Catching the Parson

Church politics can be as vicious as secular politics. In the lifetime of Thomas Hobbes it inspired a civil war. One churchman may be criticised as “Too heavenly minded to be any earthly use”, or another as abandoning his calling to follow wrongheaded political ideas. The two digressions may be the same, simply differently expressed.

With an opening chapter entitled “That the Hobbian Principles are destructive to Christianity and all Religion”, Dr Bramhall’s book required a response. The quarrel showed up something deeper in how the church was going.

Leviathan was published during Cromwell’s time (and resulted in Hobbes fleeing the exiled King’s court). At the Restoration the book entered the mainstream of debate and reactions to this radical examination of philosophy and of political and ecclesiastical assumptions was virulent. The Bishop of Derry, Dr Bramhall, led the established church’s charge against Hobbes, accusing him of the deadly charge of atheism, and Hobbes struck back in style.

You would expect the Bishop of Londonderry, in the Church of Ireland, a forceful champion of Protestantism in a land still given over to impious superstitions, would uphold the simple Reformation on which the church had been refounded, but his arguments show a drift away into intellectual spirituality.

The reformed church was a restoration of the Christian faith to its ground-level  simplicity.  It was a cool, smooth pond where the faithful could find rest and refreshment. A hundred years later the ministers given charge of the pond had begun to feel themselves lords, bubbling over the surface as a lukewarm froth.

The bishop spoke intellectual abstraction; Hobbes retorts with plain sense and scripture.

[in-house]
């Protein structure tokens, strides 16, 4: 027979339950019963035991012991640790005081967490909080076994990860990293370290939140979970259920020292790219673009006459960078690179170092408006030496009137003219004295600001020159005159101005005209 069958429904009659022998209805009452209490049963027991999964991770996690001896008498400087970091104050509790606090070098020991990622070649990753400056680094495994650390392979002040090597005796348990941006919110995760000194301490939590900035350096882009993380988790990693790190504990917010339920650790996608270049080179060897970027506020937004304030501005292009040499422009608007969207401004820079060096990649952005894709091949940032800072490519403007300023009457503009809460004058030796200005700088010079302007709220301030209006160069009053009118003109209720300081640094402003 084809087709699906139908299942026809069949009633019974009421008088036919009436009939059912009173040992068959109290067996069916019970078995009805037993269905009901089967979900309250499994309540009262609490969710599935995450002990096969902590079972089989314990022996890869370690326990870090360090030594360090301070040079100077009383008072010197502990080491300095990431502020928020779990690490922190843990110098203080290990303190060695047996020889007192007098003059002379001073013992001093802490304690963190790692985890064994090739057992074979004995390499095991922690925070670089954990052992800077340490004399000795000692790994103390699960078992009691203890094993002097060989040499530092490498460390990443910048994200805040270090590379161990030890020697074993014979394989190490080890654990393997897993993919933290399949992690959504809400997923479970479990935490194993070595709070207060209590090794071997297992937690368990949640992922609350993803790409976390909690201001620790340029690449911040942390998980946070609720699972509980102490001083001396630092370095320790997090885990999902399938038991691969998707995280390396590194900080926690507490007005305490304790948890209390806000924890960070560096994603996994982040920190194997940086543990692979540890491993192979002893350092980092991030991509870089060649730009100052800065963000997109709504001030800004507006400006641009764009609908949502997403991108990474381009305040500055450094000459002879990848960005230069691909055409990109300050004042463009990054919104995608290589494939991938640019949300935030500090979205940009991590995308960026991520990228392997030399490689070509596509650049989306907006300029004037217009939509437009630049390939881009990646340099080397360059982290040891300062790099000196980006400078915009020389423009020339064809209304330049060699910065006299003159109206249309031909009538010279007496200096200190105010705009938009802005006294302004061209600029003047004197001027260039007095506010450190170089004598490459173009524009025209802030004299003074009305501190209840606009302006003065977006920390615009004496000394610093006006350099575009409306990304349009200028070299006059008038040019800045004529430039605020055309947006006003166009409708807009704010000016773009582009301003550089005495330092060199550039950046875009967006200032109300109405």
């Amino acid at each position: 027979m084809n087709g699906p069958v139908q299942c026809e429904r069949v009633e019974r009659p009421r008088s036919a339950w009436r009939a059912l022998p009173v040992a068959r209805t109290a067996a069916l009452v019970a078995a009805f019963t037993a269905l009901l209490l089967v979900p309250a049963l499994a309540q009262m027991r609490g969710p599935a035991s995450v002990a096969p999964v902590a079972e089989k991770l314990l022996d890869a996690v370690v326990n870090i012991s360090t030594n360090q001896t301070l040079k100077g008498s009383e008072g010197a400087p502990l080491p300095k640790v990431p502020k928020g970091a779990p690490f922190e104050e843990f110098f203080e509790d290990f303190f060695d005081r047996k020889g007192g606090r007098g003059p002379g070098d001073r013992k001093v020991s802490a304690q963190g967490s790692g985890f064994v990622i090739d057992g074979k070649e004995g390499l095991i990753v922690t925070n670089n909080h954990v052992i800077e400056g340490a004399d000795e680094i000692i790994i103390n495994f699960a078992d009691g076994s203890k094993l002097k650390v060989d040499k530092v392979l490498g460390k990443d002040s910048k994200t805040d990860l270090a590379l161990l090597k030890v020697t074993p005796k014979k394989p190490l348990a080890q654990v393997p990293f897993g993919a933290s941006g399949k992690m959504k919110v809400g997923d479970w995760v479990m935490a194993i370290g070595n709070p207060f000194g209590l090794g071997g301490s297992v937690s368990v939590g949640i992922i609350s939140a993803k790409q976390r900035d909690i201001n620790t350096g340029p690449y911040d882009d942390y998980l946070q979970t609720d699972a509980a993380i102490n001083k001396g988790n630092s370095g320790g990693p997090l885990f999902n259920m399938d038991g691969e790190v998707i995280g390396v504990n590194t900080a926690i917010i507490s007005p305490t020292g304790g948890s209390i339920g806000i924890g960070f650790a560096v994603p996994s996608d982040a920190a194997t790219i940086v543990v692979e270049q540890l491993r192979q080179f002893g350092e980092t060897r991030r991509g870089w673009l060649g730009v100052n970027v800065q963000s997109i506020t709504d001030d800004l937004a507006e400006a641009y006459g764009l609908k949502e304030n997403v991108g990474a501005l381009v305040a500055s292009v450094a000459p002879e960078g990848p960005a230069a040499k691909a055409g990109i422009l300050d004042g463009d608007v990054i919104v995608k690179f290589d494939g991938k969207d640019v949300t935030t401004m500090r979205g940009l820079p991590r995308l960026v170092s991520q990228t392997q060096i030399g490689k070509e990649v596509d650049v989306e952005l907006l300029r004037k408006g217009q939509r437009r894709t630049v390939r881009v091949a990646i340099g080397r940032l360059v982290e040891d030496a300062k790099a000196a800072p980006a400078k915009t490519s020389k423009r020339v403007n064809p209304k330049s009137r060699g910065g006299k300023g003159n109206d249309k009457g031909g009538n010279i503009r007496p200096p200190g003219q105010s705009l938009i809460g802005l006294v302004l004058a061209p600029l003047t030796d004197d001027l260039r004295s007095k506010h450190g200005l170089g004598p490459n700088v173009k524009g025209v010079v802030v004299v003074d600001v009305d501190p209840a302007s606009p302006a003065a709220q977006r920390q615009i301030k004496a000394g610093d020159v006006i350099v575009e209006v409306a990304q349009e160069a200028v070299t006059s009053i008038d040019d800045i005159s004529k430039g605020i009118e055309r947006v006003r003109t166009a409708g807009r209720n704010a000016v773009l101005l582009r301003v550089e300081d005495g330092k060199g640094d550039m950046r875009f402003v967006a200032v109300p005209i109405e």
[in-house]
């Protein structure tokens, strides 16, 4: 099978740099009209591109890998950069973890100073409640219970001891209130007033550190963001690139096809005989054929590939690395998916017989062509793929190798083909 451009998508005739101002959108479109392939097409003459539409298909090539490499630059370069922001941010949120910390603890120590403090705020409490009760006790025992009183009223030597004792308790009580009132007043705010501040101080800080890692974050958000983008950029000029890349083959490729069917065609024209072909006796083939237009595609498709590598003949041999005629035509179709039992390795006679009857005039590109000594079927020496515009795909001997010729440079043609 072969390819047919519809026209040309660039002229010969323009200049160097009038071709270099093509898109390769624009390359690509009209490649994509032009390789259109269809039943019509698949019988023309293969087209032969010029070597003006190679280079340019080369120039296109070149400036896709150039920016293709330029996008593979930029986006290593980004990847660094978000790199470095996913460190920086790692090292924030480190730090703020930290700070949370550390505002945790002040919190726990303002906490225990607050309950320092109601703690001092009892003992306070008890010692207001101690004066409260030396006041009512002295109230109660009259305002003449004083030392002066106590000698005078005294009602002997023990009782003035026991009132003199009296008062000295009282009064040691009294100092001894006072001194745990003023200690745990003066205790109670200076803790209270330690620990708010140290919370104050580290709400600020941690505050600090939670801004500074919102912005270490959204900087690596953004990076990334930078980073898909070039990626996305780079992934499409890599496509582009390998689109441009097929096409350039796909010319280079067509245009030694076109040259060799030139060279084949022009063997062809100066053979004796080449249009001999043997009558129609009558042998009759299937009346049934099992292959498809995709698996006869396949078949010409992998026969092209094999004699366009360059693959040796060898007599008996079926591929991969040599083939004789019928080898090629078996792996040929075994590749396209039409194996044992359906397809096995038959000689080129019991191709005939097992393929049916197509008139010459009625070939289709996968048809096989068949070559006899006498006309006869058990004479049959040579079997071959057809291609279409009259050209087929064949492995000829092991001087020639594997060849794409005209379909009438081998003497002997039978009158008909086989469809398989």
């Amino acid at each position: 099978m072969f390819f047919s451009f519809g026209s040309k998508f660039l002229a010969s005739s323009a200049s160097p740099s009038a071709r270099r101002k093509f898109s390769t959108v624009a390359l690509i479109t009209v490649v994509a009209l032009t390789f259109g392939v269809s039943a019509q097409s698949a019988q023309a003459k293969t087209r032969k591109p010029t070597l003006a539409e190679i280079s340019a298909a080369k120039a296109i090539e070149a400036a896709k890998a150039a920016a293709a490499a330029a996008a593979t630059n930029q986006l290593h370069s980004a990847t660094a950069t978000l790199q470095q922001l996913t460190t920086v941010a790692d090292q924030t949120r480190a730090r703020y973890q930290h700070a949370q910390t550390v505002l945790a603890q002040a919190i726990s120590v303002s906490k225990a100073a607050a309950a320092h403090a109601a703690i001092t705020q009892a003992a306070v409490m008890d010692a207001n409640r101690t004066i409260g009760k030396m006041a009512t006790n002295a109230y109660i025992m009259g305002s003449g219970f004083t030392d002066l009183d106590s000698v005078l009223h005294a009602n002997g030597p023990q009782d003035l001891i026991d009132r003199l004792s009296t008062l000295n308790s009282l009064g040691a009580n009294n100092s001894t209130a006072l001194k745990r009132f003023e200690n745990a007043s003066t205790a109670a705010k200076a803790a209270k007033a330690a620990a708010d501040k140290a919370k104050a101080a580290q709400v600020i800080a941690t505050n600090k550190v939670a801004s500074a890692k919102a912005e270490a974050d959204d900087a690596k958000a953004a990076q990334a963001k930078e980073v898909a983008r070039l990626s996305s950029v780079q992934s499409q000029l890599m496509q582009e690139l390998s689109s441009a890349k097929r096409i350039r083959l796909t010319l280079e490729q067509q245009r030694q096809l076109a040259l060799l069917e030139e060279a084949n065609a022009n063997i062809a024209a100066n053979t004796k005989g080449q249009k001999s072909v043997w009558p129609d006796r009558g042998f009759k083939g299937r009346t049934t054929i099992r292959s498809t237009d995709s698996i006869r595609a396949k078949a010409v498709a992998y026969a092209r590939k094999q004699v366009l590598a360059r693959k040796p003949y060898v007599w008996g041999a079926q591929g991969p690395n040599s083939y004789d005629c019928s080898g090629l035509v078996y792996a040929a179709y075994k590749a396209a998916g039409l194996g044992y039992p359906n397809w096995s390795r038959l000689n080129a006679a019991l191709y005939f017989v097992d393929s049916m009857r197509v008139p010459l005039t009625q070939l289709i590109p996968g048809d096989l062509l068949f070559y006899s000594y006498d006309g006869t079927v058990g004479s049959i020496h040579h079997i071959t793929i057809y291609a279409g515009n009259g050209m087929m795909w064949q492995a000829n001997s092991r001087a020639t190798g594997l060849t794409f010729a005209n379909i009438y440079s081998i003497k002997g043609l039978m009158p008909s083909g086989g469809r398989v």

The Gospels and the Books of the Prophets before them are founded on earth, amongst real people. Their teachings are applied to real, earthly conduct and concern the actions of men and women. I once lend a New Testament to a curious Hindu, who brought it back a week later puzzled that “It’s like a story”. Indeed it is: an account of Jesus in a particular place at a particular time, speaking to actual people about daily life. Heathens may have books of abstractions and spiritual speculations: we have prophets with dust on their feet.

To become too spiritual therefore is not in the nature of the Gospel, although missing the spiritual truth behind the earthly words is also to miss the truth of the Gospel.

Bramhall upbraids Hobbes for suggesting that coveting is not always sinful – Hobbes responds that if men did not covet that which they do not already possess then the world would be unpeopled:

“What man was there ever whose imagination of any thing he thought would please him, whe not some delight? Or what sin is there, where there is not so much as an intention to do injustice? But his Lordship would not distinguish between delight and purpose, nor between a Wish and a Will. This was venome. I believe, that his Lordship himself even before he was Married took some delight in the thought of it, and yet the Woman then was not his own. All love is delight, but all love is not sin. Without this love of that which is not yet a mans own, the World had not been Peopled.”

So it goes on, the Bishop positing abstractions and Hobbes practicality, the Bishop concepts devised only in schoolrooms, and Hobbes the plain words of Scripture.

Clinging to abstraction is a way to avoid earthly responsibilities, but the role of a pastor is to be shepherd to those in his care. His role is inevitably on earth. He must be spiritual to praise God and be held by His hand to his duties – if though he goes into abstractions, he steps out of the hand of God into his own concepts. It is understandable: looking into the face of the divine is terrifying.

Spiritual abstractions are one escape: political abstractions are another. They both serve the same purpose.


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Author: LittleHobb

Solitary, poore, nasty, brutish, and short